9-Ball Pool


The aim of 9-ball pool is to sink nine object balls. There are many rules in 9-ball pool, making it an intricate and fun game. You can play a solo 9-ball pool game by racking nine balls and pocketing all nine object balls in order of the 9-ball pool rules. Playing 9-ball pool challenges your precision and speed. 


15-In-A-Row Pool


15-in-a-row pool — or rotation pool — is a fun and challenging pool game. The aim of 15-in-a-row pool is to pocket all 15 balls one after the other without missing. You can play solo 15-in-a-row pool by racking all 15 object balls in a triangle like in 8-ball pool. Try to sink every ball on the first shot, starting with your break shot. 

If you miss any shot, including your break shot, you must start over. You can make your 15-in-a-row pool game more challenging by incorporating various equalizers, rules and time limits. 


Cowboy Pool


The objective of cowboy pool is to sink eight object balls by hitting the cue ball first, unlike you would in a traditional 8-ball pool game. In regular 8-ball pool, you hit the cue ball so that it can propel the object balls into the pockets. In cowboy pool, you hit the object balls first so that they can strike your cue ball before landing in a pocket. 


To play solo cowboy pool, rack eight object balls in a traditional 8-ball manner. Then, execute your break shot and aim to hit your object balls to propel the cue ball into the pocket. Playing solo cowboy pool can help you try different position plays and practice your angles. 


Fargo Pool


Fargo pool is a challenging and exciting call-shot pool game that focuses on points rather than speed. You play most Fargo pool games for up to 10 innings. Each has two phases — the random and rotation phase.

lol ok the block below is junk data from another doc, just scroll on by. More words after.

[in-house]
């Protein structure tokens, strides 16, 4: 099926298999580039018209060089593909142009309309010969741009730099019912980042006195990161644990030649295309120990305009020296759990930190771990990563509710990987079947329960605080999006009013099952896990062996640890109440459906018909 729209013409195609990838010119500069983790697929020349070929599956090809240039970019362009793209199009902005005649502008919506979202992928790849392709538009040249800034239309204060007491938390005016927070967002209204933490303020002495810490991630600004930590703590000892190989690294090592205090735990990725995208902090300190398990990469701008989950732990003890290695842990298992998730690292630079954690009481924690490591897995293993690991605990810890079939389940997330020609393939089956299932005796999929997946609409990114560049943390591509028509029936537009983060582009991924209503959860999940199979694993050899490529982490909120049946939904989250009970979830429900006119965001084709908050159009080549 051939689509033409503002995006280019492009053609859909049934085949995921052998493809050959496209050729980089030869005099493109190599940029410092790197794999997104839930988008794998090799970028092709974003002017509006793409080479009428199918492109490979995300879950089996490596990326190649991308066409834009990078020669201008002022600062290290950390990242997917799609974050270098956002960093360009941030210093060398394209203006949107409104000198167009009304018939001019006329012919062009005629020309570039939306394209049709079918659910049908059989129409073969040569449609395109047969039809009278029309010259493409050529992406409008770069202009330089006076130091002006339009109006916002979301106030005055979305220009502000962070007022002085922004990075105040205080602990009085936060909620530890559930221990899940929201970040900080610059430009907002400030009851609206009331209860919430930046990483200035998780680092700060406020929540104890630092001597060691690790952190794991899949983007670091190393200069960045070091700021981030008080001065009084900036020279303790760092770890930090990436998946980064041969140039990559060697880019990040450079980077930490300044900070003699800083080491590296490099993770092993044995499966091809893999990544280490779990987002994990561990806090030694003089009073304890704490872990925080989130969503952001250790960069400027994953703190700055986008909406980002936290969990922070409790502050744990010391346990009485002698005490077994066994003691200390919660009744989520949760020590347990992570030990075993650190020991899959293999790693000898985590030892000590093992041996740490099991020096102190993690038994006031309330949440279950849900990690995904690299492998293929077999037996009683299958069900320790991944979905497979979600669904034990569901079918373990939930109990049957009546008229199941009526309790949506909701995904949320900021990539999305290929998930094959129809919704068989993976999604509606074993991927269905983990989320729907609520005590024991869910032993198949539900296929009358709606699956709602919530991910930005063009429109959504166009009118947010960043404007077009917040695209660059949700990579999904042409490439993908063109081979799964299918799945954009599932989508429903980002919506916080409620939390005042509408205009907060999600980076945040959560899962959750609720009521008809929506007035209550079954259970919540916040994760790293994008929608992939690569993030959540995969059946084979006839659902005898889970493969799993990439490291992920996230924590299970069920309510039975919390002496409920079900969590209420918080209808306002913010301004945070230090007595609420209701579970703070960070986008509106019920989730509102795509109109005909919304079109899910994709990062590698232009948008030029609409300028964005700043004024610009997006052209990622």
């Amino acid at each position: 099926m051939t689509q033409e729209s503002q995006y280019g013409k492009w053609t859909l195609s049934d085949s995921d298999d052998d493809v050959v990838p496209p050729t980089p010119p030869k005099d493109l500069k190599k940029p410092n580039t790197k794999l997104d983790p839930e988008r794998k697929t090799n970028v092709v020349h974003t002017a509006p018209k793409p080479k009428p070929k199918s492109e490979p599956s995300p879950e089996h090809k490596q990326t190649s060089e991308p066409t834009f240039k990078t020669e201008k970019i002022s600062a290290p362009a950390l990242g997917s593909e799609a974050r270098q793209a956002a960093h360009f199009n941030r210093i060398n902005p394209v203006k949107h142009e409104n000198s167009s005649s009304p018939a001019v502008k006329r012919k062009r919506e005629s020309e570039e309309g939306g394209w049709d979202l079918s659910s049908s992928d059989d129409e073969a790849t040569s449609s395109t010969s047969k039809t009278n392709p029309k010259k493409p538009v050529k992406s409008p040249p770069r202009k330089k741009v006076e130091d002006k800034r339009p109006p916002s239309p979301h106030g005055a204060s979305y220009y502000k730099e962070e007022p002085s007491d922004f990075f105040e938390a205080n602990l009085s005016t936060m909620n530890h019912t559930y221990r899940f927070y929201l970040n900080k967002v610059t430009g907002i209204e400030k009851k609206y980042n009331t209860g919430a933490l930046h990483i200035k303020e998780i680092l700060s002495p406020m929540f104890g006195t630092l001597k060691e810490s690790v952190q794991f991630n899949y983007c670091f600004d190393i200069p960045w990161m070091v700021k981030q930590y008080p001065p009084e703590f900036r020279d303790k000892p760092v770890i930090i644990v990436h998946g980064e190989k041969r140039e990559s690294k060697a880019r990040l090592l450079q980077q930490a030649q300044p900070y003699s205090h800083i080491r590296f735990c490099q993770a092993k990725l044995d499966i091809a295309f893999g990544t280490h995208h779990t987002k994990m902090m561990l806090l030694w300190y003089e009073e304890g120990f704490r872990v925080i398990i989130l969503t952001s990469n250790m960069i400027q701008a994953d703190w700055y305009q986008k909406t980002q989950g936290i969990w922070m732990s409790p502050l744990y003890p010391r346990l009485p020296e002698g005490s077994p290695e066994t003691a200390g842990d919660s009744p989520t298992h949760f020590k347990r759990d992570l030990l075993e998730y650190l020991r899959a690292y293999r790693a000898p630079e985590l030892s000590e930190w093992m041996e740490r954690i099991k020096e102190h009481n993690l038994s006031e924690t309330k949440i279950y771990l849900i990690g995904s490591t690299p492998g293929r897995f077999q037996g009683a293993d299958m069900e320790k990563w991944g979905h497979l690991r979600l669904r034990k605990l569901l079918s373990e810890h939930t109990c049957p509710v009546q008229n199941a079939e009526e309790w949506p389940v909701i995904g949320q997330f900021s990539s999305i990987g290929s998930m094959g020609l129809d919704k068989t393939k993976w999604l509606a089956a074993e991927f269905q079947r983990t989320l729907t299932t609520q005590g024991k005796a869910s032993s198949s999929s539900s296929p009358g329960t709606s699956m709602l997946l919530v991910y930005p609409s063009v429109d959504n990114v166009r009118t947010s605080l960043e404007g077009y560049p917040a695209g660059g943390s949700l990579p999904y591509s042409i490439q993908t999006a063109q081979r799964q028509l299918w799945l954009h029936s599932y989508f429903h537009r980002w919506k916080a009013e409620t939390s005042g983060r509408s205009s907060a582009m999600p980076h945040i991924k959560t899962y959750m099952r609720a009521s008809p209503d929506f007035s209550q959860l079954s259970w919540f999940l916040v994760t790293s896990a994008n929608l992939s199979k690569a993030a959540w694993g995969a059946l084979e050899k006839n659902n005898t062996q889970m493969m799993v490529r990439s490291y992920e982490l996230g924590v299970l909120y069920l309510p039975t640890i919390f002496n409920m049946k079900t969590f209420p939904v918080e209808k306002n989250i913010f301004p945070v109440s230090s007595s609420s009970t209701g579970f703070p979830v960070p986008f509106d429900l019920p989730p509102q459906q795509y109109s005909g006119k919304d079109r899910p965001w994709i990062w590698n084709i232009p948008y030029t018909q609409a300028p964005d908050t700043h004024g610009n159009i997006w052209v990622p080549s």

You can play solo Fargo by racking all 15 balls in a standard triangle and executing a break shot. There are no penalties for scratches on the opening break in Fargo pool. You can place the ball in hand or cue ball anywhere on the pool table. Try to sink as many balls in the random and rotation innings in any order. 


You can change both innings at any time. Sinking a ball in the random phase gets you one point and sinking a ball in the rotation phase counts as two points. Fargo pool is a great way to get familiar with various pool aspects and challenge your skills. 


Target Pool 


Target pool helps you improve your aim, position play and cue ball control. You can play target pool by lining up a random number of balls and practicing hitting your object balls into various pockets from different angles. You can also practice targeting and hitting your cue ball in other areas on your pool table. Playing target pool is an excellent way to practice hitting more complex shots. 


Speed Pool


Speed pool is an excellent way to practice staying calm under pressure. In speed pool, you must try pocketing as many balls as possible in a certain amount of time. You can play speed pool by racking all 15 balls in a standard eight-ball triangle. 

Set your timer, execute your break shot and sink as many balls as possible in your selected timeframe. Document each speed drill and practice until you achieve your best time for sinking all the balls. There are also various speed control drills that you can try when playing speed pool. 


Practice Your Solo Pool Game on an Imperial Pool Table


Improving at playing pool requires practice. Practicing your solo pool game from the comfort of your home can give you the time to enhance your pool techniques and play confidently. 


Imperial offers a variety of high-quality pool tables that help you improve your pool game. We are a fourth-generation family business dedicated to providing you with various pool tables that can add value and fun to your home. We offer pool tables, cues and accessories to help you practice and perfect your pool game.